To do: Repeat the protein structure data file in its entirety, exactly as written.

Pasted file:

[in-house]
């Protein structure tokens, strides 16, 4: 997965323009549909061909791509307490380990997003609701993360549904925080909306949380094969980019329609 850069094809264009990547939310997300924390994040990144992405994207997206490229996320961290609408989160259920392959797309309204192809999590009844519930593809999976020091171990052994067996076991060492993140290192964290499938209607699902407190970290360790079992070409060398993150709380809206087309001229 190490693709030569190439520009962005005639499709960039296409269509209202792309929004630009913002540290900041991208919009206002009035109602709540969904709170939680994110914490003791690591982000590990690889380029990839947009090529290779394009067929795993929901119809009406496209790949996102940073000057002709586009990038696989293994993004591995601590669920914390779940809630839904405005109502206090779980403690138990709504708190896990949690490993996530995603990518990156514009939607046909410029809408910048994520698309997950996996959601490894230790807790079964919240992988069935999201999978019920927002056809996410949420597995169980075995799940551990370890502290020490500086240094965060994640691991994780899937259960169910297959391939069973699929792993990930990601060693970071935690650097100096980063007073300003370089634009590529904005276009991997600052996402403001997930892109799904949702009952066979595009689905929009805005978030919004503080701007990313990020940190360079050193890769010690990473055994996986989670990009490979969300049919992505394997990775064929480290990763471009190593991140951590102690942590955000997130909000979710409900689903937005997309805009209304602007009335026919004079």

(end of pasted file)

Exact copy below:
[in-house]
């Protein structure tokens, strides 16, 4: 997965323009549909061909791509307490380990997003609701993360549904925080909306949380094969980019329609 850069094809264009990547939310997300924390994040990144992405994207997206490229996320961290609408989160259920392959797309309204192809999590009844519930593809999976020091171990052994067996076991060492993140290192964290499938209607699902407190970290360790079992070409060398993150709380809206087309001229 190490693709030569190439520009962005005639499709960039296409269509209202792309929004630009913002540290900041991208919009206002009035109602709540969904709170939680994110914490003791690591982000590990690889380029990839947009090529290779394009067929795993929901119809009406496209790949996102940073000057002709586009990038696989293994993004591995601590669920914390779940809630839904405005109502206090779980403690138990709504708190896990949690490993996530995603990518990156514009939607046909410029809408910048994520698309997950996996959601490894230790807790079964919240992988069935999201999978019920927002056809996410949420597995169980075995799940551990370890502290020490500086240094965060994640691991994780899937259960169910297959391939069973699929792993990930990601060693970071935690650097100096980063007073300003370089634009590529904005276009991997600052996402403001997930892109799904949702009952066979595009689905929009805005978030919004503080701007990313990020940190360079050193890769010690990473055994996986989670990009490979969300049919992505394997990775064929480290990763471009190593991140951590102690942590955000997130909000979710409900689903937005997309805009209304602007009335026919004079």